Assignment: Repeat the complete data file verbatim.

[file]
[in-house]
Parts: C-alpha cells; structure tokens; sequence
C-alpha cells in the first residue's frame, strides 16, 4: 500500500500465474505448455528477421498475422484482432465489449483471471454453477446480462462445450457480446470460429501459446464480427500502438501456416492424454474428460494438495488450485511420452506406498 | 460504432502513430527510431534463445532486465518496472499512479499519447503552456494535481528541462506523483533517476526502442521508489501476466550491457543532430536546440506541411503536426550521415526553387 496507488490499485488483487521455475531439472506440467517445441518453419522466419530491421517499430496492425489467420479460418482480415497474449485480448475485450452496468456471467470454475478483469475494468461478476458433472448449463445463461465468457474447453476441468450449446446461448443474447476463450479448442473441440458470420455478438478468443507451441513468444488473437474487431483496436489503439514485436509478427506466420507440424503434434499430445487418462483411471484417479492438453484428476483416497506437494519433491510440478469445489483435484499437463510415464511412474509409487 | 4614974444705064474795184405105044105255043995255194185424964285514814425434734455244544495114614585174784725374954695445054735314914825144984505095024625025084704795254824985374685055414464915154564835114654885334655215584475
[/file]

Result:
[in-house]
Parts: C-alpha cells; structure tokens; sequence
C-alpha cells in the first residue's frame, strides 16, 4: 500500500500465474505448455528477421498475422484482432465489449483471471454453477446480462462445450457480446470460429501459446464480427500502438501456416492424454474428460494438495488450485511420452506406498 | 460504432502513430527510431534463445532486465518496472499512479499519447503552456494535481528541462506523483533517476526502442521508489501476466550491457543532430536546440506541411503536426550521415526553387 496507488490499485488483487521455475531439472506440467517445441518453419522466419530491421517499430496492425489467420479460418482480415497474449485480448475485450452496468456471467470454475478483469475494468461478476458433472448449463445463461465468457474447453476441468450449446446461448443474447476463450479448442473441440458470420455478438478468443507451441513468444488473437474487431483496436489503439514485436509478427506466420507440424503434434499430445487418462483411471484417479492438453484428476483416497506437494519433491510440478469445489483435484499437463510415464511412474509409487 | 4614974444705064474795184405105044105255043995255194185424964285514814425434734455244544495114614585174784725374954695445054735314914825144984505095024625025084704795254824985374685055414464915154564835114654885334655215584475